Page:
Why Mark Zuckerberg Is Taking the Wrong Approach Against Apple
By now, most people already know Facebook and its CEO, Mark Zuckerberg, are hell-bent on capturing user data and making money off of it (the subject of at least two popular documentaries about it on Netflix). And now, in a bold demonstration of force, Apple CEO Tim Cook has come charging in atop his noble white steed (also available in Space Gray™ and Rose Gold™) to protect consumers. His weapon of choice to defend all of us from Zuckerberg’s big brother empire is a pop-up message in the upcoming update to the iPhone’s operating system that asks users if they want to opt out of Facebook’s creepy cross-app data tracking.
As you can imagine, Zuckerberg isn’t happy about this. He’s battling back with a series of scathing newspaper ads and blog posts criticizing Apple’s tactics as being monopolistic (he might have a point) and bad for small businesses (a more debatable point). The conflict is like watching an episode of HBO’s Silicon Valley that was inspired by Game of Thrones and Mad Men, which would probably be entertaining if not for the very real implications for millions of consumers.
At stake in the war between these two tech titans is our fundamental right to digital privacy. At least, that’s how it’s being portrayed by Apple, which is arguing that tracking our activity to serve us targeted advertising without our direct consent is a violation of user trust and corporate responsibility.
That’s a logical argument for Apple to make since its business model doesn’t rely on advertising. What’s confusing, though, is that Facebook is fighting its privacy battle against Apple by focusing on small businesses. This allows Apple to position itself as the “good guy” protecting us consumers from Facebook while painting Facebook as the “bad guy” who only cares about increasing revenue.
The only real difference between the two companies is their approach to generating revenues.
If I were in Zuckerberg’s position, I’d be making a very different argument. Instead of justifying why infringing on consumer privacy rights is necessary for small businesses, I’d make the case that small infringements on digital privacy are a necessary sacrifice for giving everyone equal access to the internet. Not only is it a more appealing argument because it positions Facebook as protecting consumer interests over business interests, but, from both a business and human rights perspective, it also has the enormous benefit of being true.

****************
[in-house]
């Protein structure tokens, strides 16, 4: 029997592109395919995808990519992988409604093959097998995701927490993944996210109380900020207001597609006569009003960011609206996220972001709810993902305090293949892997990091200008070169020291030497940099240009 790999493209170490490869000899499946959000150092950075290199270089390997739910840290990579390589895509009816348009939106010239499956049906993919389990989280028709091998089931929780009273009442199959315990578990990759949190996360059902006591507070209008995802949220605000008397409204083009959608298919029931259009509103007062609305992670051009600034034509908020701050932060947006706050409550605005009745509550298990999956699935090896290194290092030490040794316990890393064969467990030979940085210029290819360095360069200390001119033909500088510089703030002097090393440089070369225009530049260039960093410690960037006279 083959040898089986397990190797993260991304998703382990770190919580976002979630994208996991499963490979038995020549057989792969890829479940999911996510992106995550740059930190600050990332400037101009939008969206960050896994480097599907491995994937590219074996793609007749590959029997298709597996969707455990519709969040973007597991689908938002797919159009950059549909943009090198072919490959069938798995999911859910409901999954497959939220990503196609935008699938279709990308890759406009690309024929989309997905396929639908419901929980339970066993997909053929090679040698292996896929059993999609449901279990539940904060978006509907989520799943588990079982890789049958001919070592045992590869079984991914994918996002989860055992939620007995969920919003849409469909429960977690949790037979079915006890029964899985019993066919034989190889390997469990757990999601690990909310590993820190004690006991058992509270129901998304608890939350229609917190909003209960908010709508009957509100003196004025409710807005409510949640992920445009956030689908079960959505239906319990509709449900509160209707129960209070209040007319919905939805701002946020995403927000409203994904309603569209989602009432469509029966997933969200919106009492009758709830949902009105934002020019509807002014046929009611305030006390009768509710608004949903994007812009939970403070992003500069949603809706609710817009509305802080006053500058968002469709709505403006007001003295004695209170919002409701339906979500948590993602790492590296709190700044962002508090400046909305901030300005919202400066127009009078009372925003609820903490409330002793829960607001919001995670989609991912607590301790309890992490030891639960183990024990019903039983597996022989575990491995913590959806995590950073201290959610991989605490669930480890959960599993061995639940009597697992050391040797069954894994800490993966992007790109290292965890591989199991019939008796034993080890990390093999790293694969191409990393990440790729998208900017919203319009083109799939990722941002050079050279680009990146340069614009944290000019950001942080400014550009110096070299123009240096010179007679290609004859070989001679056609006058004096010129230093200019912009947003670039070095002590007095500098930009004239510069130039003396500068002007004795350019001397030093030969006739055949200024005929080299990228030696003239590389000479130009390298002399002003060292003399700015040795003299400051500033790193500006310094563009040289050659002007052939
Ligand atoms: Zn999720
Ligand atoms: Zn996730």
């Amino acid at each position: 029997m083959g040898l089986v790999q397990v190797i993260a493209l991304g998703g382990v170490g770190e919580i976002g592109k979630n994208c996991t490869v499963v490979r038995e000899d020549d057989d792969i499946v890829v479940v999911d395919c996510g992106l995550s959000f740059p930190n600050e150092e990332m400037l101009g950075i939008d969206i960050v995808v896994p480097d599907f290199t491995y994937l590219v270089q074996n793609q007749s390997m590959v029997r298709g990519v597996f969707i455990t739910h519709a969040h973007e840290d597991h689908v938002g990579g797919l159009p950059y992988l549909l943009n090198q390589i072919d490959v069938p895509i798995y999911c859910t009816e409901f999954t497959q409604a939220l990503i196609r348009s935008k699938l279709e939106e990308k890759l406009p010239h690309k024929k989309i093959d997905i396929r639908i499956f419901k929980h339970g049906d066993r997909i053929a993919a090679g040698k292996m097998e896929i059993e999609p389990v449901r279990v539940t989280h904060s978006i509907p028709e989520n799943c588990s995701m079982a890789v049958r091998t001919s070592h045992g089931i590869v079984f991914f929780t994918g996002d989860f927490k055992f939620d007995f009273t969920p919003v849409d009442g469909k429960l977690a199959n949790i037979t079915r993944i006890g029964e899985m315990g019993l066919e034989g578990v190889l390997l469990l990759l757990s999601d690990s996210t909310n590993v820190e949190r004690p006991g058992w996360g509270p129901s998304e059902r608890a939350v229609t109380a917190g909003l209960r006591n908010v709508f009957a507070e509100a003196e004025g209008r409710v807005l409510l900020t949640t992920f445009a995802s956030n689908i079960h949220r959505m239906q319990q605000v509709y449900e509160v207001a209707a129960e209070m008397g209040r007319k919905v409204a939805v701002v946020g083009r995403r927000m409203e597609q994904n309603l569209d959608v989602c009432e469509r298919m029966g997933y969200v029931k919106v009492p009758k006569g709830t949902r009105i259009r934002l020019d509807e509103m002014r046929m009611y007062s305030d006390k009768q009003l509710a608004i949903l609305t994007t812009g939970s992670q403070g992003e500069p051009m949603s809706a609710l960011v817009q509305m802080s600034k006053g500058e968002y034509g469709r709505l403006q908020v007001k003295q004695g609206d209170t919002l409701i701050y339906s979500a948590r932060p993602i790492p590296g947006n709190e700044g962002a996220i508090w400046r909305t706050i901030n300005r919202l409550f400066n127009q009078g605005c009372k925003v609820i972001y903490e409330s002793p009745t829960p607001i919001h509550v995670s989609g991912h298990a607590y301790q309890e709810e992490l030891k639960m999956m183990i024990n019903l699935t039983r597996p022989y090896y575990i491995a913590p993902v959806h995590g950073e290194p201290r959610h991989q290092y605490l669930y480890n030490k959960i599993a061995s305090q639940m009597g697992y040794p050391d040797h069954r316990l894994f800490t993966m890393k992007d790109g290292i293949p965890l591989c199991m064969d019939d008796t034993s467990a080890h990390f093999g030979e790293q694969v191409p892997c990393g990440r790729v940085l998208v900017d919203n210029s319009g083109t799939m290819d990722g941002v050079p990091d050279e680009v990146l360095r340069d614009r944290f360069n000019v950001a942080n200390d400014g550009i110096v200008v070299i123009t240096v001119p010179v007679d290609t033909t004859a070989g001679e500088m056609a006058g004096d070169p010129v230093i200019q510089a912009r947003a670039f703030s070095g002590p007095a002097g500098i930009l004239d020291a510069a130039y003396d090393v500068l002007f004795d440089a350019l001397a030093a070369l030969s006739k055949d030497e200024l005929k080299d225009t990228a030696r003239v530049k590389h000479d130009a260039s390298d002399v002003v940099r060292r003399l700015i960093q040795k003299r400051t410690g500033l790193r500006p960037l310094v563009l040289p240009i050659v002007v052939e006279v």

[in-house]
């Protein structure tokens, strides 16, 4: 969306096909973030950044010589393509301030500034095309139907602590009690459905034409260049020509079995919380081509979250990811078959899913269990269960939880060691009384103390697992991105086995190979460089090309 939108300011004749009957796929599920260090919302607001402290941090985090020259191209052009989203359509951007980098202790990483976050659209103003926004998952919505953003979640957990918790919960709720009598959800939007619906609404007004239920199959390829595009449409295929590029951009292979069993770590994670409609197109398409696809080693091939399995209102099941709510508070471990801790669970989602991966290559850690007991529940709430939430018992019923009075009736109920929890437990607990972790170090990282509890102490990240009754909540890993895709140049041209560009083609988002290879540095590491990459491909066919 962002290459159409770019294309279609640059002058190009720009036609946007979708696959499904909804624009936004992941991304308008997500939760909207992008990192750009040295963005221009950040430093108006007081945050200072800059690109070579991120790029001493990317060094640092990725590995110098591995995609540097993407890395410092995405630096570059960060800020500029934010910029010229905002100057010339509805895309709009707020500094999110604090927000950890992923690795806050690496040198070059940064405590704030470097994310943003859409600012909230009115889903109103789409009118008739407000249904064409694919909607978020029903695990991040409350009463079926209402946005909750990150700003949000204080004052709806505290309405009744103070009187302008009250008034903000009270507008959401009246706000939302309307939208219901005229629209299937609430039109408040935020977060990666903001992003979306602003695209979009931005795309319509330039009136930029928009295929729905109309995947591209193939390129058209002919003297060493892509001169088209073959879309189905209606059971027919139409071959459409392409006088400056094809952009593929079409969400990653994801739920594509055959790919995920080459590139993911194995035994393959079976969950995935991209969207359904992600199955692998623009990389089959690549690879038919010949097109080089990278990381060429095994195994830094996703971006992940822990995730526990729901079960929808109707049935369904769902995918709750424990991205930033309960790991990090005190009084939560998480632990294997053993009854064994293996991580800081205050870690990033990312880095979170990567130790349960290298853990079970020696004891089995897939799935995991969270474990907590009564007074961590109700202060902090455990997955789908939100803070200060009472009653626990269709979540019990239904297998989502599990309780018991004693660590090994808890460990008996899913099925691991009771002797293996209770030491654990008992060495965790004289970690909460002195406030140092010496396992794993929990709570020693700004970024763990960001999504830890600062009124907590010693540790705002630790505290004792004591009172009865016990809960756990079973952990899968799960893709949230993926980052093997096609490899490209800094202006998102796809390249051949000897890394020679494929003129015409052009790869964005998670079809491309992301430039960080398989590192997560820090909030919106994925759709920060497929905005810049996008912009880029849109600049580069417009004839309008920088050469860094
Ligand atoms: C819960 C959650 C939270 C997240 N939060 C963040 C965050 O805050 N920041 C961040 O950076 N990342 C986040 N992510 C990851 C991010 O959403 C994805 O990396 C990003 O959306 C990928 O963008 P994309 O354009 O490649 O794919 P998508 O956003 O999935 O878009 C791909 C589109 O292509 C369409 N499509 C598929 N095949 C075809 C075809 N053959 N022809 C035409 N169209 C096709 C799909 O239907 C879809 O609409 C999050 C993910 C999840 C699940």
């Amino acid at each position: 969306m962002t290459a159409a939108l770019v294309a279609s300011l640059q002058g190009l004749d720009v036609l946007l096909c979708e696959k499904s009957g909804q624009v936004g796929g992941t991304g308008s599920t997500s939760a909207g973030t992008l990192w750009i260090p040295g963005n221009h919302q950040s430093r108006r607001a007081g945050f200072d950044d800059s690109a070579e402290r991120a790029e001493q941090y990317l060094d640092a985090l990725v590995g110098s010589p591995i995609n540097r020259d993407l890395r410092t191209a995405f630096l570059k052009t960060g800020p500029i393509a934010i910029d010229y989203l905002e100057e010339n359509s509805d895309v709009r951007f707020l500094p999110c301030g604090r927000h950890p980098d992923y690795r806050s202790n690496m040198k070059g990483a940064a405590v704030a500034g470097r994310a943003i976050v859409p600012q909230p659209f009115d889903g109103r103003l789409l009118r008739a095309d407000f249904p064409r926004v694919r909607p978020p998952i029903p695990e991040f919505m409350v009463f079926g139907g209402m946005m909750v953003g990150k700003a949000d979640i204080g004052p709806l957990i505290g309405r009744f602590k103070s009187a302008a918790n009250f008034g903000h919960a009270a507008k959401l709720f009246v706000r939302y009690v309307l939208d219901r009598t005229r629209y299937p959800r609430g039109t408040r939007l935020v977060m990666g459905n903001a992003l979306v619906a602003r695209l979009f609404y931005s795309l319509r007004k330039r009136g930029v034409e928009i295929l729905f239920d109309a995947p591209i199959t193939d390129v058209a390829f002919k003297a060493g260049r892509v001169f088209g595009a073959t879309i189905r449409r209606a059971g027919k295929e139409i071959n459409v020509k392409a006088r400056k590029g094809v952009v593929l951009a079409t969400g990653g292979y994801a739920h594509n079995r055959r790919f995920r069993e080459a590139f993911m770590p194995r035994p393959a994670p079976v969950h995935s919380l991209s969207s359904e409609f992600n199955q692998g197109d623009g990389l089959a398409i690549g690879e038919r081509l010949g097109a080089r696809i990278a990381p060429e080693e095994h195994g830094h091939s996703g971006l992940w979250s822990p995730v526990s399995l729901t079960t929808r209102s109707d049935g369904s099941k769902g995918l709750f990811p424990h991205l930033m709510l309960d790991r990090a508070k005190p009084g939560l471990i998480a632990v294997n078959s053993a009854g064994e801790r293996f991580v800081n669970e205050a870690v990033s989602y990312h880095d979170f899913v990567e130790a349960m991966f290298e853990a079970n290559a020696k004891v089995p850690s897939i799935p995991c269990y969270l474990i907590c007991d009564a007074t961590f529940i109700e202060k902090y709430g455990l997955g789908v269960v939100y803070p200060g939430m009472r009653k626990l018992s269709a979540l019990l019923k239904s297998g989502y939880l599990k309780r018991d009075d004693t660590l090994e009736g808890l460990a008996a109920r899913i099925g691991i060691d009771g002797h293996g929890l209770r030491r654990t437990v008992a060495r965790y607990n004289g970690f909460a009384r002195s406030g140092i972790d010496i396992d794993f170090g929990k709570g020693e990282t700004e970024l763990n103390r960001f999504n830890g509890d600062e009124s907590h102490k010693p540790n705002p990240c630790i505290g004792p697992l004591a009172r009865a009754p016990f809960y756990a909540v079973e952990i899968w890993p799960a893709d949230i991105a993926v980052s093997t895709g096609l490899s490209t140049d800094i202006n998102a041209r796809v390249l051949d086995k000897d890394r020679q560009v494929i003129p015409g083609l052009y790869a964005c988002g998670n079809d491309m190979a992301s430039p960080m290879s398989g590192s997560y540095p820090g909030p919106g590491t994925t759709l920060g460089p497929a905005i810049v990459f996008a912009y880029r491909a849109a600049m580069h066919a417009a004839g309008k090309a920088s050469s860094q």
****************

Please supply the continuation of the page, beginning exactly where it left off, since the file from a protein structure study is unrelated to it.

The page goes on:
As I’ve been reminding my entrepreneurship students for years, the creators and pioneers of the internet and World Wide Web — people like Vint Cerf and Sir Tim Berners-Lee — passionately believed that in order for these digital connectivity technologies to thrive, they had to be accessible to everyone. That’s why someone like Alan Emtage, the man widely credited with having invented the concept of internet searching, sacrificed billions of dollars in future royalties when he chose to not patent his invention in order to make the internet more accessible. And it’s why someone like Jean Armour Polly, one of the first internet evangelists and the woman who coined the term “surfing the internet,” spent her career working to get internet access into public libraries, rural schools, and Native American reservations. These people wanted the internet and web to be accessible to everyone. If any company is guilty of inhibiting that fundamental digital right, it’s Apple.
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Yes, Apple wants all of us to focus on how it’s protecting our privacy. And it’s not wrong. By allowing users to opt out of cross-app data tracking, it’s helping make our tiny pocket computers a little less all-knowing. But we have to remember Apple isn’t doing this for purely altruistic reasons. Just like tracking users and sharing that data is core to Facebook’s business model, Apple’s business model relies on data privacy. Unfortunately, that privacy comes at the expense of equal access.
Both tech giants have a fiduciary duty to their stockholders to generate significantly more money than they’re spending.